Ignoring the pain in her ankle, she ran to the front door and flung it open. She saw no one in the street, no one in the neatly groomed front yards. “Rose!” she screamed, as if her darling could answer her. She slammed the door and went back inside. Something on the carpet now caught her eye. As she knelt down and picked it up, she moaned. It was Rose’s tiny yellow hair band. Its cheerful flower had been ripped off and lay a few feet away. Then she knew. Rose was really gone. She clutched the flower to her breast and sobbed. One thought now pierced her mind. Was Rose still alive?
Text Copyright © 2013 by Antoinette van Heugten
Permission to reproduce text granted by Harlequin Books S.A.
Antoinette van Heugten writes in such a way that it makes you feel like you are following a bread crumb trail through the story…. little bits of the secrets revealed at a time, luring you through the pages with suspense, a rich and compelling story, thick history and intriguing characters. I adored van Heugten’s ability to suck you in, grab tight and take you on an emotional ride. She is brilliant, original and interesting. Such a great story told honestly, with integrity and truth. A must read this fall/winter and a 5 star read!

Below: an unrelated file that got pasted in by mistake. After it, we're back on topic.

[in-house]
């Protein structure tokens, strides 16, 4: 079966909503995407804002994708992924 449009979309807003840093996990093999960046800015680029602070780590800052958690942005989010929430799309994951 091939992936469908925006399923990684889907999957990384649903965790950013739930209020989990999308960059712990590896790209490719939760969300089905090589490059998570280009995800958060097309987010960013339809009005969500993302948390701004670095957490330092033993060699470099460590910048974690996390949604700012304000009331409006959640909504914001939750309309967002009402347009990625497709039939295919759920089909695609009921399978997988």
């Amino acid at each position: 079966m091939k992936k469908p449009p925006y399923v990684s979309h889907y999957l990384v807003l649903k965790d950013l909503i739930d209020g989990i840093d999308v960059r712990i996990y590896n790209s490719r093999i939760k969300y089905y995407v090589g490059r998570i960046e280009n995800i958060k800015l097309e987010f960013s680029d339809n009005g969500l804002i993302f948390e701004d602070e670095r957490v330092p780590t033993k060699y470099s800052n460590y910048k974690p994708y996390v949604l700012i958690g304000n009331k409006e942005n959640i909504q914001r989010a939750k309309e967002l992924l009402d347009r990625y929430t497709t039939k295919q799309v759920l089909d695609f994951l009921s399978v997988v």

About the Author
A former international trial lawyer, Antoinette van Heugten spent 15 years practicing all over the world, primarily in Scandinavia, Germany and the Netherlands, as well as in Houston, her hometown. She’s a graduate of the University of Texas in Austin, Texas, where she earned her undergraduate and law degrees.
The Tulip Eaters is van Heugten’s second novel. Her debut novel, Saving Max, was a USA Today bestseller, translated into six languages and received much critical acclaim. Inspired by her real-life experience as the mother of two autistic children, Saving Max follows a single mother whose teenage son has Asperger’s syndrome and becomes the primary suspect in a gruesome murder case.
In her latest book, The Tulip Eaters, van Heugten follows Nora de Jong as she returns home from work to find her mother brutally murdered and infant daughter missing. The only clue is the body of a dead stranger, clutching a Luger in his hand. Launching a frantic search for her missing daughter, de Jong is forced to confront the roots of her family’s secret past in World War II, leading her to Amsterdam, where her own haunting memories flood back.
When not thinking up new ways to kill off her characters, van Heugten enjoys long hikes with her dog, gardening and traveling. She is currently working on her next novel, Finding Marianne, the sequel to Saving Max. She lives in Fredericksburg, Texas, with her husband, a former prominent oil and gas trial lawyer.
Enter the giveaway for your chance to win a paperback copy of The Tulip Eaters by Antoinette van Heugten (US/Canada only).